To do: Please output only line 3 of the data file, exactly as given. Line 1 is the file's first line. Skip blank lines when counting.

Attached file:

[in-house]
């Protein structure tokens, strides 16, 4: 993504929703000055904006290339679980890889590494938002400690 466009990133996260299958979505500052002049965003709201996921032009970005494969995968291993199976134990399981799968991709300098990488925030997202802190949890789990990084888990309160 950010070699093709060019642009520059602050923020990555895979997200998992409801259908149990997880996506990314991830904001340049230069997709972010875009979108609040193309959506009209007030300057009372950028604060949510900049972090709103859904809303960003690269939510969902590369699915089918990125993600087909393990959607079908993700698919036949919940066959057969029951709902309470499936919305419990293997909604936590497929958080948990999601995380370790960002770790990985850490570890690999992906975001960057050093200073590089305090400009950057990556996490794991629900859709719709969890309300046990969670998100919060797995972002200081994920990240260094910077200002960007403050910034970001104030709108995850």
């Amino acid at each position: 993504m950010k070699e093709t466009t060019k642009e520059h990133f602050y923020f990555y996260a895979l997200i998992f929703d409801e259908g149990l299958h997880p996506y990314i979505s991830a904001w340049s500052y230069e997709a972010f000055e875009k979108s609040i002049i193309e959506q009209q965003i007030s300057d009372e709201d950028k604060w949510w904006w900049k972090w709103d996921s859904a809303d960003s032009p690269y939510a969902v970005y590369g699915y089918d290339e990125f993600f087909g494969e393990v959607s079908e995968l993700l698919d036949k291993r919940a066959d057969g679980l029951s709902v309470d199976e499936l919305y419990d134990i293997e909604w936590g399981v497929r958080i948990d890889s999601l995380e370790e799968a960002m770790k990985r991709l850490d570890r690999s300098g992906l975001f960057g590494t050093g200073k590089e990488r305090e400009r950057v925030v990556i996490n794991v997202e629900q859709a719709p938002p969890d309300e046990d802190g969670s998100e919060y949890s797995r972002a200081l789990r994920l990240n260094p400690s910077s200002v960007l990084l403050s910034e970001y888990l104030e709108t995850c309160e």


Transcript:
């Amino acid at each position: 993504m950010k070699e093709t466009t060019k642009e520059h990133f602050y923020f990555y996260a895979l997200i998992f929703d409801e259908g149990l299958h997880p996506y990314i979505s991830a904001w340049s500052y230069e997709a972010f000055e875009k979108s609040i002049i193309e959506q009209q965003i007030s300057d009372e709201d950028k604060w949510w904006w900049k972090w709103d996921s859904a809303d960003s032009p690269y939510a969902v970005y590369g699915y089918d290339e990125f993600f087909g494969e393990v959607s079908e995968l993700l698919d036949k291993r919940a066959d057969g679980l029951s709902v309470d199976e499936l919305y419990d134990i293997e909604w936590g399981v497929r958080i948990d890889s999601l995380e370790e799968a960002m770790k990985r991709l850490d570890r690999s300098g992906l975001f960057g590494t050093g200073k590089e990488r305090e400009r950057v925030v990556i996490n794991v997202e629900q859709a719709p938002p969890d309300e046990d802190g969670s998100e919060y949890s797995r972002a200081l789990r994920l990240n260094p400690s910077s200002v960007l990084l403050s910034e970001y888990l104030e709108t995850c309160e």